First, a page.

This article is written by leading self defence and pressure point expert Anthony Pillage. It was originally posted on our “do you want to write for us” page. However I have placed it on the home page because it is an excellent article. Thanks for sharing the information Anthony, I’m sure everyone will enjoy reading about this subject especially when it comes to the use of pressure points for self defence.
You can read my review of Anthony’s best selling DVD series here
The Katsu Matrix
By Anthony Pillage
Go onto any martial art internet forum and undoubtedly one of the most hotly debated subjects is that concerning the use of pressure points within fighting systems.
The supporters are wholeheartedly passionate about the effectiveness of using these “vital” areas within their own particular art whereas the “non believers” tend to echo their sentiments in a completely opposite way. There seems to be no grey areas where points are concerned, no one seems to want to sit on the proverbial fence.
However, at the Seni show in 2008 and this year, one of only four seminars that were a sell-out was one on the use of points in combat situations taught by myself. It would appear that whenever George Dillman visits these shores his seminars are fully booked months in advance. Prof. Rick Clarke’s DVDs on the use of points are amongst the best sellers of martial arts DVDs. My own set “the Meridian Attack System” has been an absolute best seller. This would certainly intimate that this is an area where there is huge interest within the martial arts community at large.
My own interest in this area stems from a visit to Cyprus and feeling pressure points used firsthand……on me. The ease of manipulation and the small amount of force needed to effect a knockout absolutely amazed and completely piqued my interest. Continuing my own studies I became aware of the pressure point mapping system in Kata and how this could totally change the way in which we could interpret bunkai (practical application). Since those early days my interest has just grown and grown, mainly from the fact that people far smaller and weaker than myself could learn techniques and nullify someone my own size comfortably having just a small amount of experience and knowledge. As an instructor primarily teaching within the Jutsu framework and looking at reality based self defence, this extra ‘arrow in the quiver’, so to speak, is to my mind an important and necessary one.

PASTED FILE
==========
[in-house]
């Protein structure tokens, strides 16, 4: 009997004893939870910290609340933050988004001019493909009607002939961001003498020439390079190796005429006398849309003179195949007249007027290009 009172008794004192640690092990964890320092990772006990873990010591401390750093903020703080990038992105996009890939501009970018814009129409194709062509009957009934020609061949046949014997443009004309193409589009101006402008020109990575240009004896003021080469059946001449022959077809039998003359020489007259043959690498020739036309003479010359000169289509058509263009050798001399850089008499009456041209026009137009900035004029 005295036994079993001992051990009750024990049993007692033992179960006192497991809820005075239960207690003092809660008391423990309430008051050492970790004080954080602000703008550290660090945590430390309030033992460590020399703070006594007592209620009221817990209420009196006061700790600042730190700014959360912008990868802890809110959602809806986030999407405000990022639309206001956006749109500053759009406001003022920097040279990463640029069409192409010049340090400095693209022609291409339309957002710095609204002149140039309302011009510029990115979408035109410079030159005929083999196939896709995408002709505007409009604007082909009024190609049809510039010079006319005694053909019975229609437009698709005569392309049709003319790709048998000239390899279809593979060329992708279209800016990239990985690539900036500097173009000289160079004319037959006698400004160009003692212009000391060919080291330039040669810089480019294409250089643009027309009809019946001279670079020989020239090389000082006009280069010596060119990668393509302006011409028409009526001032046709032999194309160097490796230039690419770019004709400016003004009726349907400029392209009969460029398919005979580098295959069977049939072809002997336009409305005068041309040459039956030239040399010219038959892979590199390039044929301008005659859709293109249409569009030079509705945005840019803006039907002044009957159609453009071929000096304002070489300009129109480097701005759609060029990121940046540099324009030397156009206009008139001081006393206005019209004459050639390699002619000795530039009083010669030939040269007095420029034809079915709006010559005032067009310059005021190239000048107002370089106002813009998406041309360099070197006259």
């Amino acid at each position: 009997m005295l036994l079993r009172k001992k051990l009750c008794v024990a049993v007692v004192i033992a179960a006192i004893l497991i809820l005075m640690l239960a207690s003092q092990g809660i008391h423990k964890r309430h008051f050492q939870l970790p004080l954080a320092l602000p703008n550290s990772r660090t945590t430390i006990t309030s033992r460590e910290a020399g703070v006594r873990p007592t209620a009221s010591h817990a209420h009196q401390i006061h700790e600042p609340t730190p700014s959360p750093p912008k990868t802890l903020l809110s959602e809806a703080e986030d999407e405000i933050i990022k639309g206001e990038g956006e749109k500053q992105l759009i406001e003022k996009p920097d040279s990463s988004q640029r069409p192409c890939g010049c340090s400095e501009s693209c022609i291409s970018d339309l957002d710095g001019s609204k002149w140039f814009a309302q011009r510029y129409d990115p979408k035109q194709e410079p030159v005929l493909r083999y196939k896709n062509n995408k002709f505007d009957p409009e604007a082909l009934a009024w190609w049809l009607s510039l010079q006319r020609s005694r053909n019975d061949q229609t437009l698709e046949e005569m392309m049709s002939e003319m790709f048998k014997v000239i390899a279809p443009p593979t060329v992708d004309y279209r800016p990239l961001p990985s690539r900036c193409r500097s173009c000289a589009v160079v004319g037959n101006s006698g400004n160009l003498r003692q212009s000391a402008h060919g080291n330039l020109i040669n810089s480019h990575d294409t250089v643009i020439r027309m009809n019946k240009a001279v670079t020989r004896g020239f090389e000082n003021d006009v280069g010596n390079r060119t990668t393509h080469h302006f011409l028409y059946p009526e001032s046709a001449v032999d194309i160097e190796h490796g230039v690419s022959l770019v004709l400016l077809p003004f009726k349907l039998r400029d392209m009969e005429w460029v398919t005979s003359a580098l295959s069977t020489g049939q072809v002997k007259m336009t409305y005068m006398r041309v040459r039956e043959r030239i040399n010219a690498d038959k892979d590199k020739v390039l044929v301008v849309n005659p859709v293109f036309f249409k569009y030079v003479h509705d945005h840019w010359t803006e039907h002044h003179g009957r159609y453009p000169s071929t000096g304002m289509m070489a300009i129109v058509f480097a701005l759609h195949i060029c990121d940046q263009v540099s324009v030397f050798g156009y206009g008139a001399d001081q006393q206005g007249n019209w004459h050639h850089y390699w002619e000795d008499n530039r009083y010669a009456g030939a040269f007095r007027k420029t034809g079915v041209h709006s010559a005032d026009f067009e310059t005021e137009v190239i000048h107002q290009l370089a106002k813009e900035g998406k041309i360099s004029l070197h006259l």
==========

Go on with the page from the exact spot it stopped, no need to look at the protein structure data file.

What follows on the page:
The history of martial science, many believe, dates back thousands of years to the legendary Bodhidharma, a Buddhist monk from India who to traveled to China and taught self-defence skills to the Monks of the Shaolin Monastery. Originally he came from Royal blood and had spent his early years engaged in many forms of martial arts training. Legend says that he not only studied the movement of animals and how they defended themselves but also actively engaged in researching vital points after witnessing the demise of a soldier struck by a staff and the ease with which the warrior died. His fascination led him to experiment on captured enemies and slaves using blunt instruments to glean information regarding the weaknesses of the human body. All reactions were duly noted and studied with huge interest by him and his instructors. After years of research and the deaths of many, a basic blueprint of pressure point mapping had been laid down.
The 4th century work from India, the Sushruta Samhita, identifies 107 vital points of the human body. Of these 64 were classified as being lethal if accurately struck with the fist or baton. Sushruta’s works, (who is often referred to as the ‘Father of Surgery’), formed the basis of the school of Ayurvedic medicine (a skill practiced to this day), which was taught alongside various Indian martial arts that had an emphasis on pressure point fighting, such as Varma Kalai and Marma Adi. With many other references to vital points in Vedic and contempary Indian sources, it is certain that India’s martial arts community knew not only of the importance of points from both a self defence standpoint and as a practical martial striking art.